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REFERENCE LINKING PLATFORM OF KOREA S&T JOURNALS
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Molecules and Cells
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Journal DOI :
Korea Society for Molecular and Cellular Biology
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Volume & Issues
Volume 38, Issue 12 - Dec 2015
Volume 38, Issue 8 - Aug 2015
Volume 38, Issue 7 - Jul 2015
Volume 38, Issue 6 - Jun 2015
Volume 38, Issue 5 - May 2015
Volume 38, Issue 4 - Apr 2015
Volume 38, Issue 3 - Mar 2015
Volume 38, Issue 2 - Feb 2015
Volume 38, Issue 1 - Jan 2015
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Autophagy in Neurodegenerative Diseases: From Mechanism to Therapeutic Approach
Nah, Jihoon ; Yuan, Junying ; Jung, Yong-Keun ;
Molecules and Cells, volume 38, issue 5, 2015, Pages 381~389
DOI : 10.14348/molcells.2015.0034
Autophagy is a lysosome-dependent intracellular degradation process that allows recycling of cytoplasmic constituents into bioenergetic and biosynthetic materials for maintenance of homeostasis. Since the function of autophagy is particularly important in various stress conditions, perturbation of autophagy can lead to cellular dysfunction and diseases. Accumulation of abnormal protein aggregates, a common cause of neurodegenerative diseases, can be reduced through autophagic degradation. Recent studies have revealed defects in autophagy in most cases of neurodegenerative disorders. Moreover, deregulated excessive autophagy can also cause neurodegeneration. Thus, healthy activation of autophagy is essential for therapeutic approaches in neurodegenerative diseases and many autophagy-regulating compounds are under development for therapeutic purposes. This review describes the overall role of autophagy in neurodegeneration, focusing on various therapeutic strategies for modulating specific stages of autophagy and on the current status of drug development.
The Divergent Roles of STAYGREEN (SGR) Homologs in Chlorophyll Degradation
Sakuraba, Yasuhito ; Park, So-Yon ; Paek, Nam-Chon ;
Molecules and Cells, volume 38, issue 5, 2015, Pages 390~395
DOI : 10.14348/molcells.2015.0039
Degradation of chlorophyll (Chl) by Chl catabolic enzymes (CCEs) causes the loss of green color that typically occurs during senescence of leaves. In addition to CCEs, STAYGREEN1 (SGR1) functions as a key regulator of Chl degradation. Although sgr1 mutants in many plant species exhibit a staygreen phenotype, the biochemical function of the SGR1 protein remains elusive. Many recent studies have examined the physiological and molecular roles of SGR1 and its homologs (SGR2 and SGR-LIKE) in Chl metabolism, finding that these proteins have different roles in different species. In this review, we summarize the recent studies on SGR and discuss the most likely functions of SGR homologs.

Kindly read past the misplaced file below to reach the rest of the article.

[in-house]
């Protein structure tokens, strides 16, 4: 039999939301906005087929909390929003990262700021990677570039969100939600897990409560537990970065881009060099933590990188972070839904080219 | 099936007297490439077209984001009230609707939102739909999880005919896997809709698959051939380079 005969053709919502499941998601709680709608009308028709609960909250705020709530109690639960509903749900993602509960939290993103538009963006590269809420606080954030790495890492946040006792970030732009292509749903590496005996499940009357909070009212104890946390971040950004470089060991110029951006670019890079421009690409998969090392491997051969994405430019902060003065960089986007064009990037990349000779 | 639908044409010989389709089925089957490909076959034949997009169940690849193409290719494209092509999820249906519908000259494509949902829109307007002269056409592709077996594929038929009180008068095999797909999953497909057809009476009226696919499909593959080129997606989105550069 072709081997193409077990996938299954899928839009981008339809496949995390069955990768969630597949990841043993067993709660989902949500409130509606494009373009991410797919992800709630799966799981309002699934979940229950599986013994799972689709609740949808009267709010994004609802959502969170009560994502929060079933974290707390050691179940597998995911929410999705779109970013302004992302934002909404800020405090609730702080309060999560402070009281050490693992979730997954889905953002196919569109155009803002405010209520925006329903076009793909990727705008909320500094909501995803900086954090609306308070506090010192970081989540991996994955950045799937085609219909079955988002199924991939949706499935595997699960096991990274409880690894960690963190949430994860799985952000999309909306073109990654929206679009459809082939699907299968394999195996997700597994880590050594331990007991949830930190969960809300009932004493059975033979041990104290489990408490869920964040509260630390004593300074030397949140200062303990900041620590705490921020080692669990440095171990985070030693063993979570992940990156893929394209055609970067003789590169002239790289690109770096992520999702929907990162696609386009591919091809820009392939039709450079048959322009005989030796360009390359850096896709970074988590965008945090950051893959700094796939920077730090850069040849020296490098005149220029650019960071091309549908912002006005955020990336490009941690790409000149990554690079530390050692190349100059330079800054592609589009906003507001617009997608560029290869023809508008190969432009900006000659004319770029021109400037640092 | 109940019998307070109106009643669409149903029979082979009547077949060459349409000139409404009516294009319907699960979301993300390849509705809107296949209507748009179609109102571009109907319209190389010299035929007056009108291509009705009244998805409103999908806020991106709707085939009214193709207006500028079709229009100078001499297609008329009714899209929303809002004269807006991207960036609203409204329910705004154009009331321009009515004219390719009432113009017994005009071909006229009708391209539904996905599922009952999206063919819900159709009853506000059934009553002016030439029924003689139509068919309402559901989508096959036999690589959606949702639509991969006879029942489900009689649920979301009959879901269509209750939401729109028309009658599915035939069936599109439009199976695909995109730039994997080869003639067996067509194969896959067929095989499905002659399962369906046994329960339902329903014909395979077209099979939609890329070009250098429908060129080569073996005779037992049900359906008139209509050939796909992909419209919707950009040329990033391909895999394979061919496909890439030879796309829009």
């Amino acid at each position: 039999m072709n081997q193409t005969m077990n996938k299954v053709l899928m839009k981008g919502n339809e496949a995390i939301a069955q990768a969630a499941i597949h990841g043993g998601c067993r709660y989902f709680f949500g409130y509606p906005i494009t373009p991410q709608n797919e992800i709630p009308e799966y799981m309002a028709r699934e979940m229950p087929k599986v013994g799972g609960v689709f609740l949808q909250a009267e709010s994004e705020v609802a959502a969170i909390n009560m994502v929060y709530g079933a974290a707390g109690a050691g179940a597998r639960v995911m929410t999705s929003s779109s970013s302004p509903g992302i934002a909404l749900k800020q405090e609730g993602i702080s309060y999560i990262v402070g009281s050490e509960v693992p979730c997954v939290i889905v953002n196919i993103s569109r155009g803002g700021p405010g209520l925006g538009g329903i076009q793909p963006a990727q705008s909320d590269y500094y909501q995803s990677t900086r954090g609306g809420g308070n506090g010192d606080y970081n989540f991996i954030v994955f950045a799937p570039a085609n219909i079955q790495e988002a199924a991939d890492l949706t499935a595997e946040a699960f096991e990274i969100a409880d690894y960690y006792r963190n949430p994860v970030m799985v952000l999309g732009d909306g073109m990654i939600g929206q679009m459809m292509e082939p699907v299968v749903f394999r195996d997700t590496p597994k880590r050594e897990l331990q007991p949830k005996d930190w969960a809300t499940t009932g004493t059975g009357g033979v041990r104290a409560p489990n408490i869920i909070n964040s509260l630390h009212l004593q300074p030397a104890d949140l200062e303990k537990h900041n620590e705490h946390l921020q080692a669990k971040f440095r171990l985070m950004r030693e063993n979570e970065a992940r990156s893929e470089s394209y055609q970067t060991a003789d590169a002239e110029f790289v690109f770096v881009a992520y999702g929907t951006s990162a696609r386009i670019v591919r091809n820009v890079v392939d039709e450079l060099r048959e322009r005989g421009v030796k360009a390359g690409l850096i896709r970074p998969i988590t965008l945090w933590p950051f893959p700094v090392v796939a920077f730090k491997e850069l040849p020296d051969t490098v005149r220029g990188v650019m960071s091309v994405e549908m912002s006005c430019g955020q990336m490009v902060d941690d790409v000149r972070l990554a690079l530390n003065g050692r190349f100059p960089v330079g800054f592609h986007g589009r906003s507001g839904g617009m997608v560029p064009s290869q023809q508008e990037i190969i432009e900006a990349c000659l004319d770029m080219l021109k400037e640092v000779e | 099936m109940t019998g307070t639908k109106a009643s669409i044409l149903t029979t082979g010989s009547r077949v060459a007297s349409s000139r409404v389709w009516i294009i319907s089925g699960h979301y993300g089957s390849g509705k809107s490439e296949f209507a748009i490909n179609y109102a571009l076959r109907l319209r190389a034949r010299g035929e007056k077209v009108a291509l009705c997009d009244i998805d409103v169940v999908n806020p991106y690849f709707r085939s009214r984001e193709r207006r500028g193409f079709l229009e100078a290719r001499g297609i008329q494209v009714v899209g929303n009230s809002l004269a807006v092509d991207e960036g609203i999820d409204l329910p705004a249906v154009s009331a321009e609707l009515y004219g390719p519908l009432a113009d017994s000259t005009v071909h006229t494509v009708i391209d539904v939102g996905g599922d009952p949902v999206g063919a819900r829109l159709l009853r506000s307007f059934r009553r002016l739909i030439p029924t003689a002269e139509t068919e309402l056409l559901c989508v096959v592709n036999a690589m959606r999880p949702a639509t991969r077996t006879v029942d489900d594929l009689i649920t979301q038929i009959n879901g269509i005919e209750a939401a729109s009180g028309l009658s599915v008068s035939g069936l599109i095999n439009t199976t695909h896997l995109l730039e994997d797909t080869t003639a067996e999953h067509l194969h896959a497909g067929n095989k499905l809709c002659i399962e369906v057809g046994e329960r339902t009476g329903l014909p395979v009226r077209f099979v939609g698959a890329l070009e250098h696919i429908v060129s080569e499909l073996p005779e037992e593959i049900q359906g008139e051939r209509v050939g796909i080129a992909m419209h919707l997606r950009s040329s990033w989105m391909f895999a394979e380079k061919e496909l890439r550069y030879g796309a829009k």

3`,4`,5`,5,7-Pentamethoxyflavone Sensitizes Cisplatin-Resistant A549 Cells to Cisplatin by Inhibition of Nrf2 Pathway
Hou, Xiangyu ; Bai, Xupeng ; Gou, Xiaoli ; Zeng, Hang ; Xia, Chen ; Zhuang, Wei ; Chen, Xinmeng ; Zhao, Zhongxiang ; Huang, Min ; Jin, Jing ;
Molecules and Cells, volume 38, issue 5, 2015, Pages 396~401
DOI : 10.14348/molcells.2015.2183
Nuclear factor erythroid 2-related factor 2 (Nrf2) is an important redox-sensitive transcription factor that regulates the expression of several cytoprotective genes. More recently, genetic analyses of human tumors have indicated that Nrf2 may cause resistance to chemotherapy. In this study, we found that the expression levels of Nrf2 and its target genes GCLC, HO-1, NQO1 were significantly higher in cisplatin-resistant A549 (A549/CDDP) cells than those in A549 cells, and this resistance was partially reversed by Nrf2 siRNA. 3,4,5,5,7-Pentamethoxyflavone (PMF), a natural flavon extracted from Rutaceae plants, sensitized A549/CDDP to CDDP and substantially induced apoptosis compared with that of CDDP alone treated group, and this reversal effect decreased when Nrf2 was downregulated by siRNA. Mechanistically, PMF reduced Nrf2 expression leading to a reduction of Nrf2 downstream genes, and in contrast, this effect was decreased by blocking Nrf2 with siRNA. Taken together, these results demonstrated that PMF could be used as an effective adjuvant sensitizer to increase the efficacy of chemotherapeutic drugs by downregulating Nrf2 signaling pathway.
N-Acetyl-D-Glucosamine Kinase Is a Component of Nuclear Speckles and Paraspeckles
Sharif, Syeda Ridita ; Lee, HyunSook ; Islam, Md. Ariful ; Seog, Dae-Hyun ; Moon, Il Soo ;
Molecules and Cells, volume 38, issue 5, 2015, Pages 402~408
DOI : 10.14348/molcells.2015.2242
Protein O-GlcNAcylation, dictated by cellular UDP-N-acetylglucosamine (UDP-GlcNAc) levels, plays a crucial role in posttranslational modifications. The enzyme GlcNAc kinase (NAGK, E.C. 22.214.171.124) catalyzes the formation of GlcNAc-6-phosphate, which is a major substrate for the biosynthesis of UDP-GlcNAc. Recent studies have revealed the expression of NAGK in different types of cells especially in neuronal dendrites. Here, by immunocytochemistry (ICC) and immunonucleochemistry (INC) of cultured rat hippocampal neurons, HEK293T and GT1-7 cells, we have showed that NAGK immuno-reactive punctae being present in the nucleoplasm colocalized with small nuclear ribonucleoprotein-associated protein N (snRNPN) and p54NRB, which are speckle and paraspeckle markers, respectively. Furthermore, NAGK IR cluster was also found to be colocalized with GTF2H5 (general transcription factor IIH, polypeptide 5) immuno reactive punctae. In addition, relative localization to the ring of nuclear lamin matrix and to GlcNAc, which is highly enriched in nuclear pore complexes, showed that NAGK surrounds the nucleus at the cytoplasmic face of the nuclear outer membrane. By in situ proximity ligation assay (PLA) we confirmed the colocalization of NAGK with snRNPN in the nucleus and in dendrites, while we also verified the interactions of NAGK with p54NRB, and with GTF2H5 in the nucleus. These associations between NAGK with speckle, paraspeckle and general transcription factor suggest its regulatory roles in gene expression.
Contribution of a Low-Barrier Hydrogen Bond to Catalysis Is Not Significant in Ketosteroid Isomerase
Jang, Do Soo ; Choi, Gildon ; Cha, Hyung Jin ; Shin, Sejeong ; Hong, Bee Hak ; Lee, Hyeong Ju ; Lee, Hee Cheon ; Choi, Kwan Yong ;